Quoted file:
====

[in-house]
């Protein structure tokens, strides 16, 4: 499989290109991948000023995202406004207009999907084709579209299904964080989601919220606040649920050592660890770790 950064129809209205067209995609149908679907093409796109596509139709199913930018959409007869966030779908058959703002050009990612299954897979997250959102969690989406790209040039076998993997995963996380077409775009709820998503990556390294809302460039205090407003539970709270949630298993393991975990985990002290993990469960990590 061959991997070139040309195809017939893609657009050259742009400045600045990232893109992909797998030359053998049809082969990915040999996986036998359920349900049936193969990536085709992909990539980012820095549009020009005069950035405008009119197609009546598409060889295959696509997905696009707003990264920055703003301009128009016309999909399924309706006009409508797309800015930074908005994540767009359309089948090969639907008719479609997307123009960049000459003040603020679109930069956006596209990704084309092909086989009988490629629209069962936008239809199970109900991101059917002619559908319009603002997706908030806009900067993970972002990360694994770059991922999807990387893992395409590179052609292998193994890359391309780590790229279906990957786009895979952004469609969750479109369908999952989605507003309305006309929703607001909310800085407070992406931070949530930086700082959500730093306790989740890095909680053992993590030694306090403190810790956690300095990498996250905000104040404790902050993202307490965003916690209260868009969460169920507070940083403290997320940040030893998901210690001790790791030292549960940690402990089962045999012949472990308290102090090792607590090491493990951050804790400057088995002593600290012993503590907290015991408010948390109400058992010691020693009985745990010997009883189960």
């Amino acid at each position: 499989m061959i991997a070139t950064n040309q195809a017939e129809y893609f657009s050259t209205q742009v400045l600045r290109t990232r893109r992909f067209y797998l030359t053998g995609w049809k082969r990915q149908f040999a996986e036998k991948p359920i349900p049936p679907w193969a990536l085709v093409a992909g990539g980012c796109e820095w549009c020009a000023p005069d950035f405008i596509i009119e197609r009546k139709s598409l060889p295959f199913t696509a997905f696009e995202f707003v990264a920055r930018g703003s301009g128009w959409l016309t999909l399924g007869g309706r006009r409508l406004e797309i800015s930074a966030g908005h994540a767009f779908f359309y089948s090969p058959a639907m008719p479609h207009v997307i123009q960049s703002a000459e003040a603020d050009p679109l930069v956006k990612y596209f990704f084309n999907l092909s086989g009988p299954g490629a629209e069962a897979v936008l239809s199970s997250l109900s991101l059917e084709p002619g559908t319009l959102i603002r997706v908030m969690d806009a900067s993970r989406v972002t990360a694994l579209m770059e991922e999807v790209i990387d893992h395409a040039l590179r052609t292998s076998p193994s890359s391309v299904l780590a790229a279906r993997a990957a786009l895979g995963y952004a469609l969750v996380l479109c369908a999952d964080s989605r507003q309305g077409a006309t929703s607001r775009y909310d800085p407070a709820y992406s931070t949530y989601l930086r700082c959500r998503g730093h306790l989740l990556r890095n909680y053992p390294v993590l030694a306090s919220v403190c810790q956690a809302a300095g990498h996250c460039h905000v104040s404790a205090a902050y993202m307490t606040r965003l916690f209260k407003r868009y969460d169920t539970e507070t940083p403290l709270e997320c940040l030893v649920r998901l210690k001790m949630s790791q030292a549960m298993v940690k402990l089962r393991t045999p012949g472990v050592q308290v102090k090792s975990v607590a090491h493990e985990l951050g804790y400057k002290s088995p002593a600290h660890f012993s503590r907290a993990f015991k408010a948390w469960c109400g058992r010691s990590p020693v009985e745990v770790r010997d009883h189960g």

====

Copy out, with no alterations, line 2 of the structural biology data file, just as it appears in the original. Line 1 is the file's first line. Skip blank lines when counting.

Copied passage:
């Protein structure tokens, strides 16, 4: 499989290109991948000023995202406004207009999907084709579209299904964080989601919220606040649920050592660890770790 950064129809209205067209995609149908679907093409796109596509139709199913930018959409007869966030779908058959703002050009990612299954897979997250959102969690989406790209040039076998993997995963996380077409775009709820998503990556390294809302460039205090407003539970709270949630298993393991975990985990002290993990469960990590 061959991997070139040309195809017939893609657009050259742009400045600045990232893109992909797998030359053998049809082969990915040999996986036998359920349900049936193969990536085709992909990539980012820095549009020009005069950035405008009119197609009546598409060889295959696509997905696009707003990264920055703003301009128009016309999909399924309706006009409508797309800015930074908005994540767009359309089948090969639907008719479609997307123009960049000459003040603020679109930069956006596209990704084309092909086989009988490629629209069962936008239809199970109900991101059917002619559908319009603002997706908030806009900067993970972002990360694994770059991922999807990387893992395409590179052609292998193994890359391309780590790229279906990957786009895979952004469609969750479109369908999952989605507003309305006309929703607001909310800085407070992406931070949530930086700082959500730093306790989740890095909680053992993590030694306090403190810790956690300095990498996250905000104040404790902050993202307490965003916690209260868009969460169920507070940083403290997320940040030893998901210690001790790791030292549960940690402990089962045999012949472990308290102090090792607590090491493990951050804790400057088995002593600290012993503590907290015991408010948390109400058992010691020693009985745990010997009883189960």